Case Management

CMW news: Study says House version of healthcare reform bill will cover 24 million uninsured

Case Management Weekly, January 13, 2010

By 2019, 24 million currently uninsured individuals will have healthcare coverage if the House version of the healthcare reform bill becomes law, according to a simulation model issued by the RAND Corp.

The RAND analysis was limited to those portions of the Affordable Health Care for America Act, (H.R. 3962) that focused on insurance coverage. It also concludes that:

  • Compared with the projected status quo in 2019, approximately 12 million more people would be enrolled in employer-sponsored health insurance, 10 million more in Medicaid, and 8 million more in non-group insurance, including the proposed health insurance exchange's three options—basic, enhanced, and premium.
  • Among those who would purchase insurance through the exchange in 2019, "the vast majority (95%)" would select the basic plan, with the remaining few split between the enhanced and premium plans.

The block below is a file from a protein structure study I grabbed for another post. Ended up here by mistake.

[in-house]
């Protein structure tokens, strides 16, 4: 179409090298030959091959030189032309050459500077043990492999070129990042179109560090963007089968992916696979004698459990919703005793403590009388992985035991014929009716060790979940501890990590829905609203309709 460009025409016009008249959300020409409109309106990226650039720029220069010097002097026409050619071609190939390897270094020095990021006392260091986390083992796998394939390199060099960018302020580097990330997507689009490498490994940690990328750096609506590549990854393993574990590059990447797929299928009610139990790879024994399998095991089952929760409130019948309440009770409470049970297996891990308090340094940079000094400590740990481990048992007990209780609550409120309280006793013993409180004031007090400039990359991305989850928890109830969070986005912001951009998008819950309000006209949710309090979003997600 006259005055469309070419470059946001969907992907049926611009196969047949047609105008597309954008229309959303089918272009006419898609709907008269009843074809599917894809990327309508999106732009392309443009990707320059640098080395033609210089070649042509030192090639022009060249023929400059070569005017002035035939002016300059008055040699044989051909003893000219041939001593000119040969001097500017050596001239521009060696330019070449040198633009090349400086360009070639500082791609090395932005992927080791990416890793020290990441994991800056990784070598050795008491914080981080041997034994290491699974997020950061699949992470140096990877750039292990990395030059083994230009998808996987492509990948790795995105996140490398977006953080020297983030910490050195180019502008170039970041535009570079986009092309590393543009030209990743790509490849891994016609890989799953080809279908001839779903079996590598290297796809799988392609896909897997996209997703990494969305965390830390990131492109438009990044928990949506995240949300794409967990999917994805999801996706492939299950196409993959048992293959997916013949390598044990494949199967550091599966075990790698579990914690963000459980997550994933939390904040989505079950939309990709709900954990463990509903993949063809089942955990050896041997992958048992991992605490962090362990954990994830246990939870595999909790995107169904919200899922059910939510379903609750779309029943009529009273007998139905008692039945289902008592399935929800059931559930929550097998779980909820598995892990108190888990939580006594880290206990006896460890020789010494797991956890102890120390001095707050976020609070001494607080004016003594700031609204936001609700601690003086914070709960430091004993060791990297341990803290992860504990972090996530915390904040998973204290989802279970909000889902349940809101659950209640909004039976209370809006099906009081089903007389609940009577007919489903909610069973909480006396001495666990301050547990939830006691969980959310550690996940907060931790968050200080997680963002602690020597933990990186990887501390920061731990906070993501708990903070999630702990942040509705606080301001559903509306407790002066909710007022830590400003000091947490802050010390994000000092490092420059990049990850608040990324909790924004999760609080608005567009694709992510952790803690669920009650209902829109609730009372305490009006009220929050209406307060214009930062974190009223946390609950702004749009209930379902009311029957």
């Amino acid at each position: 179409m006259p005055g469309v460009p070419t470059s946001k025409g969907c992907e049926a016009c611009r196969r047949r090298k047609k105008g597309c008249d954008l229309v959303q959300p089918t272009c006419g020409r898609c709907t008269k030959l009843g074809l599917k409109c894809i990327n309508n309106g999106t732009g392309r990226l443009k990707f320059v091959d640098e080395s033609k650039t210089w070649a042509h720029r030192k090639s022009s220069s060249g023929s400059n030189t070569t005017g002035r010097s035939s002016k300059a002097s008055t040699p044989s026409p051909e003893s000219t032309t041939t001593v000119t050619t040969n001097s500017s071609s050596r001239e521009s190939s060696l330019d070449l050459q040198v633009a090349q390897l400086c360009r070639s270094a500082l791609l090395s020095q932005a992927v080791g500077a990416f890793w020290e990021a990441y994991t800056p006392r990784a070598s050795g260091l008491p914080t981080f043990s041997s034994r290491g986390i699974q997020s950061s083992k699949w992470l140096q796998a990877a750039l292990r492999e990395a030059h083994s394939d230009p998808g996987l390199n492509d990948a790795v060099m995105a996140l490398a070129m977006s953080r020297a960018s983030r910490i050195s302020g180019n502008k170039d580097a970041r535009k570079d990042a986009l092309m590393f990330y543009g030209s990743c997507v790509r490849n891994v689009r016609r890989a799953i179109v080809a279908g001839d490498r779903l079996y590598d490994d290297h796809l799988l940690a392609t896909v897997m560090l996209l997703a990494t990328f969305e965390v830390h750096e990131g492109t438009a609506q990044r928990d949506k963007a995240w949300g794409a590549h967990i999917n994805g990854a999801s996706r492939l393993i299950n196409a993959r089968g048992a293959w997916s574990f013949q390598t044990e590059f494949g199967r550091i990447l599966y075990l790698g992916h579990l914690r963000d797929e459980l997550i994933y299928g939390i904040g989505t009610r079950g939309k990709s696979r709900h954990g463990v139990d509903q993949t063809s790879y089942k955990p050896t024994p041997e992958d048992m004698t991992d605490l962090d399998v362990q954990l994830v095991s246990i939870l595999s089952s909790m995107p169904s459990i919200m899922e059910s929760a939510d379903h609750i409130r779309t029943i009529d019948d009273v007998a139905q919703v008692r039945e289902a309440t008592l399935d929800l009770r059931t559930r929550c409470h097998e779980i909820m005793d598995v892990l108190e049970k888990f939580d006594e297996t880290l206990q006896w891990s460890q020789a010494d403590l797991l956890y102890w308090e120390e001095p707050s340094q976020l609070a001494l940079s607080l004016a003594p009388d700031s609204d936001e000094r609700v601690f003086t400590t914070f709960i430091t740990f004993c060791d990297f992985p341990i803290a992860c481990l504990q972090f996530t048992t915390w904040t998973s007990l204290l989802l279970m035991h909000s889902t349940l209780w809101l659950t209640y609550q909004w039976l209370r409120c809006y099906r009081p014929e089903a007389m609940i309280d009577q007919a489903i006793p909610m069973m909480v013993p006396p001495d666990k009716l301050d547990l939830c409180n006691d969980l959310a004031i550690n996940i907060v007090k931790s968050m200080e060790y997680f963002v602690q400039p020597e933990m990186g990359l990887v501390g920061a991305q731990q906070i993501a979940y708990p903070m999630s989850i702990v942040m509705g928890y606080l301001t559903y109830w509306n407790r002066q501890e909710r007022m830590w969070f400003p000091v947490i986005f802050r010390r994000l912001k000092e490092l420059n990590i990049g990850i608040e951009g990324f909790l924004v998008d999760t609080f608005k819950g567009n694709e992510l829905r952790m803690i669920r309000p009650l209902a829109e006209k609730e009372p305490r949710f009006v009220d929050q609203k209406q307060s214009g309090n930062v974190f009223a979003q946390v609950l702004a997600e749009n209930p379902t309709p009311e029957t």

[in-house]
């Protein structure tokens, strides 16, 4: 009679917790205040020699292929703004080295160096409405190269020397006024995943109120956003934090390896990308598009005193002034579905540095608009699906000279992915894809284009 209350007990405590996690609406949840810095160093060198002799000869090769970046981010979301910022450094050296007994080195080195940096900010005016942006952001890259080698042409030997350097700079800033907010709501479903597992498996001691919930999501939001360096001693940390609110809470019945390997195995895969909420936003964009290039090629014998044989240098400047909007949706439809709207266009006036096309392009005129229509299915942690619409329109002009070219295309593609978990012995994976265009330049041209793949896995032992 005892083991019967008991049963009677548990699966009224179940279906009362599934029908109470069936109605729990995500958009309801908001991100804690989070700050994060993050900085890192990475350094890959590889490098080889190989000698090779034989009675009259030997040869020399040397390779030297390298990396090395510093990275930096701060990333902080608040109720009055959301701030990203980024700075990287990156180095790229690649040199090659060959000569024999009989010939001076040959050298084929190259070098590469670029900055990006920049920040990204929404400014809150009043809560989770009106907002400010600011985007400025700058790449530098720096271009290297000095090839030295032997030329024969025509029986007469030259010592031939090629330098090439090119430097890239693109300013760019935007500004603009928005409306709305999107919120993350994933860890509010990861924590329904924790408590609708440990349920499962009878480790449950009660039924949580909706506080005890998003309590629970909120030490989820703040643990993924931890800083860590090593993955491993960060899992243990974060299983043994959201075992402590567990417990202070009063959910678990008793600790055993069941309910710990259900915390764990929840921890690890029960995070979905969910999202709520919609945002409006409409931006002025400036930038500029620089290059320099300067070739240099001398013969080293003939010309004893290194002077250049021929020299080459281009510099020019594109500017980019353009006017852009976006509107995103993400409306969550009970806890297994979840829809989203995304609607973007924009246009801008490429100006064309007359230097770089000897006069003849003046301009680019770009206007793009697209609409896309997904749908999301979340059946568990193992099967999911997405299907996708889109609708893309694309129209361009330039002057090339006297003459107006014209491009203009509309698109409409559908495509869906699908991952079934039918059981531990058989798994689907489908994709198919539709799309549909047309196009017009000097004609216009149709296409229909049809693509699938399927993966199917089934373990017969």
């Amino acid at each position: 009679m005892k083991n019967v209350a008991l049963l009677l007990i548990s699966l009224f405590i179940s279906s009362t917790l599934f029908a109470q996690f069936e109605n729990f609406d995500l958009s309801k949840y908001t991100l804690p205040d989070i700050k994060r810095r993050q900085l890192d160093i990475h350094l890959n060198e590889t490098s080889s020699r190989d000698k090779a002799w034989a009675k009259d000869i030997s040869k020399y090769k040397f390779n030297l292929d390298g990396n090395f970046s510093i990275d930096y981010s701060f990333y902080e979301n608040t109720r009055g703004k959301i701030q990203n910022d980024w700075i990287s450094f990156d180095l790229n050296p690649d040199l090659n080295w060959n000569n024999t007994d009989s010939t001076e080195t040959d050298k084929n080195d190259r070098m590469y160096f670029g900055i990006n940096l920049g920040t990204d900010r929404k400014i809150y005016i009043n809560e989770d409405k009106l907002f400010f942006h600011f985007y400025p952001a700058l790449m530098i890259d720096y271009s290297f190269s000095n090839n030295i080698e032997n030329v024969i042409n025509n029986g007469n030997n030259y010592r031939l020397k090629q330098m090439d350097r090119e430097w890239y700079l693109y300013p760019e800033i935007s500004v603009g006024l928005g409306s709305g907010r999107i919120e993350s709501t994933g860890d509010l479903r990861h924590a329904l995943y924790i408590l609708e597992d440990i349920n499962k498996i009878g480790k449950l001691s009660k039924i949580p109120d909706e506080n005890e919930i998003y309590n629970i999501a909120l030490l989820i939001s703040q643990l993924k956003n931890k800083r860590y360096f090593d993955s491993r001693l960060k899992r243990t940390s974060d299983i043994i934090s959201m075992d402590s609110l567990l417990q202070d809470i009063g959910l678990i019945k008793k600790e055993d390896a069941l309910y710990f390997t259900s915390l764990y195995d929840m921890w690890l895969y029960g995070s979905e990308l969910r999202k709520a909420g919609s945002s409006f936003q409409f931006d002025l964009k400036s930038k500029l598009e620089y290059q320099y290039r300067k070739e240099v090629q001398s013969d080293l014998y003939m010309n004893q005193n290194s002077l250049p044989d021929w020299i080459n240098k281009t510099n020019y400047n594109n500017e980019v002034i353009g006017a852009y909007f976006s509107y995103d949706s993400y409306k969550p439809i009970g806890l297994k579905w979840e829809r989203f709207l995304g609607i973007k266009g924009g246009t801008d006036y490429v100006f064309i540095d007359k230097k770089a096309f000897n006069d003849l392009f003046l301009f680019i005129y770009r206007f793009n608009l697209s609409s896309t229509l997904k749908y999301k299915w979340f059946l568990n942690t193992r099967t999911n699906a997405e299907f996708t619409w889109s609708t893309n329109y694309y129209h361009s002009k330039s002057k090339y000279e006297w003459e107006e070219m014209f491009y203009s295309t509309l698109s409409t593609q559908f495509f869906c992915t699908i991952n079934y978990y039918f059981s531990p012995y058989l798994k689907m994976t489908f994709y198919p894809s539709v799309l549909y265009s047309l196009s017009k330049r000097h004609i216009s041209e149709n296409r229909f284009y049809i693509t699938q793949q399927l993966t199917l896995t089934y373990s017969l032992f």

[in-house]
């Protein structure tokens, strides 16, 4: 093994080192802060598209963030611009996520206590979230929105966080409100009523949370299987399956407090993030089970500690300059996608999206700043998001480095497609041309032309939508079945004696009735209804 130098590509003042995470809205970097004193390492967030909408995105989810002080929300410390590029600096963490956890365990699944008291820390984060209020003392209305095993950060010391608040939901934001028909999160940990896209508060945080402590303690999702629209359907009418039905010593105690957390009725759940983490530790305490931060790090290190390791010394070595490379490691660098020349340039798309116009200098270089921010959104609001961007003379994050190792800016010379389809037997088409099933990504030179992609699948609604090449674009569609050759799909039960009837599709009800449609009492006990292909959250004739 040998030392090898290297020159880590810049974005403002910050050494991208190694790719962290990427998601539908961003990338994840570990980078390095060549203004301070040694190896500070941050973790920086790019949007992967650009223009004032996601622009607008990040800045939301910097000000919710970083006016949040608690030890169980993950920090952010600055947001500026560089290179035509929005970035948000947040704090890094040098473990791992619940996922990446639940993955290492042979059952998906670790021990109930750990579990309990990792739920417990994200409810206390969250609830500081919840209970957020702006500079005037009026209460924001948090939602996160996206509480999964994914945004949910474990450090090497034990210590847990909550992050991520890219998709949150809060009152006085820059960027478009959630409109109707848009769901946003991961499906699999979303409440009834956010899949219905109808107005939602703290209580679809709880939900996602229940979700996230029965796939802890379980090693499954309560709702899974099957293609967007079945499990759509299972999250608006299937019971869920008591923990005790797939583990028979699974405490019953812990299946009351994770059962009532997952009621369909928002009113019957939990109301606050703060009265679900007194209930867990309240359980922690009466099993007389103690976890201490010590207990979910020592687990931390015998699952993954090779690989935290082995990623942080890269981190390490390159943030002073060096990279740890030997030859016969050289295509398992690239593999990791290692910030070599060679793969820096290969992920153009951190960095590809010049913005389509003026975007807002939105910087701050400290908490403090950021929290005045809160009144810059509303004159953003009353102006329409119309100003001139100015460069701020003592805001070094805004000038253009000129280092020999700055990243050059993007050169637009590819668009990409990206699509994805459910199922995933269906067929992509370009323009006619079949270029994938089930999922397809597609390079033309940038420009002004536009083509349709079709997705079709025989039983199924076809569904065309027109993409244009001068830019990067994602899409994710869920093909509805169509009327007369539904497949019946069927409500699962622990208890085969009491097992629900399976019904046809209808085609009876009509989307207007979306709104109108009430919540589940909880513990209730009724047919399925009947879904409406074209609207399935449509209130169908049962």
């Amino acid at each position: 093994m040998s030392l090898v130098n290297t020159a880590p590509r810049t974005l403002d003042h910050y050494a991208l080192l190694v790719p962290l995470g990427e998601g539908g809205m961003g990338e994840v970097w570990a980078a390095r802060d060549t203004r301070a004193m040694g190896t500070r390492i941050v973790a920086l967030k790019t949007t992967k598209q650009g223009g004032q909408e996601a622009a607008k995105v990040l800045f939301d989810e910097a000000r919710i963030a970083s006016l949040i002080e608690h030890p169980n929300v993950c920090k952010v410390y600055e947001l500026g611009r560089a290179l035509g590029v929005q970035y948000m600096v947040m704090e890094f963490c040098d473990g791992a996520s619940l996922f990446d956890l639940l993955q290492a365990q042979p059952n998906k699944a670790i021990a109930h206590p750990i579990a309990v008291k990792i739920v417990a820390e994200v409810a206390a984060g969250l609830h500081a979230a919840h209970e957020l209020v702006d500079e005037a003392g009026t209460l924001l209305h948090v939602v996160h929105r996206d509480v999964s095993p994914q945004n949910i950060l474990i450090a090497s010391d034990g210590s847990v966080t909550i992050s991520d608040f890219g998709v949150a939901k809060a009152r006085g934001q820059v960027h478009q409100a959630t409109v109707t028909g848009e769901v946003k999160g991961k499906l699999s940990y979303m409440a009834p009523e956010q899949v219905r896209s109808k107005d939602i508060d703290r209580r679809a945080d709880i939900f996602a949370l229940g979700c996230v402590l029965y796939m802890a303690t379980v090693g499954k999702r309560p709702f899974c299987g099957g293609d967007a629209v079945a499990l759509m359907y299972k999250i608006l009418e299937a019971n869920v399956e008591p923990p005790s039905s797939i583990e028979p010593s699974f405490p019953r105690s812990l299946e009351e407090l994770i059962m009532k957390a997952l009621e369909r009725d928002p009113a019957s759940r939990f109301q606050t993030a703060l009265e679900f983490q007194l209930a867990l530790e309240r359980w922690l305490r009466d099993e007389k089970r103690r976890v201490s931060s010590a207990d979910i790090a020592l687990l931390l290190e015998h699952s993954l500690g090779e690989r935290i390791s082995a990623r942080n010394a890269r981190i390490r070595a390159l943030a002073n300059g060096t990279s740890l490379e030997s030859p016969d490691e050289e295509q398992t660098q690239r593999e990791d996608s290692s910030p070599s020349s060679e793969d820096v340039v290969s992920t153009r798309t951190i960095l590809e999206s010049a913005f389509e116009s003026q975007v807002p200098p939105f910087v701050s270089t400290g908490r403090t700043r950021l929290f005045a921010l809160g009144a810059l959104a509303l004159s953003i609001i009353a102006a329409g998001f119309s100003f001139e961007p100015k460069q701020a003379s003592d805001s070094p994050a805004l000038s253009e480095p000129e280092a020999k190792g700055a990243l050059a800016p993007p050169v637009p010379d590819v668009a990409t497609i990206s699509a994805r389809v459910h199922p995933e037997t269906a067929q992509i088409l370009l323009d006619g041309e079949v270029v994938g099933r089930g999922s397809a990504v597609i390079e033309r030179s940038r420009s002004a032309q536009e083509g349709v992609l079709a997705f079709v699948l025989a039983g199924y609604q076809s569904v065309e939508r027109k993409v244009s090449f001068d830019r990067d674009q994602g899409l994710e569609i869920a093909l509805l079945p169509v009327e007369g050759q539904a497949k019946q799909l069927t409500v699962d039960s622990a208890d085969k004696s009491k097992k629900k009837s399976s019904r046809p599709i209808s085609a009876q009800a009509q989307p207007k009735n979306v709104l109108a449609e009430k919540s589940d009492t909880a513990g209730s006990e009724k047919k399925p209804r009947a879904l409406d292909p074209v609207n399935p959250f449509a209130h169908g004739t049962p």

• Personal health spending would increase by 3.3%, to $753 billion cumulatively between 2010 and 2019.
  • Federal subsidies between 2010 and 2019 would amount to $445 billion to help those who don't receive employer-sponsored health coverage comply with the individual mandate. Approximately 53% of 25 million people who purchase insurance through the exchange in 2019 would receive this subsidy.
  • Medicaid spending is projected to increase by $559 billion between 2010 and 2019, a 21% increase over projected trend in status quo.
  • Those not complying with the individual mandate would pay penalties totaling $75 billion between 2013 and 2019. Employers not complying with the employer mandates would pay $108 billion in penalties during that period.
  • For the employer market, average insurance premiums in 2019 will be at least 2% lower than projected in the status quo.
  • Insurance premiums for non-group policies will be higher. The increase is greater during the first few years after the reform becomes effective, but will be negligible by 2019, with an average increase through the period of about 4%, according to RAND.

Source: Healthleaders Media

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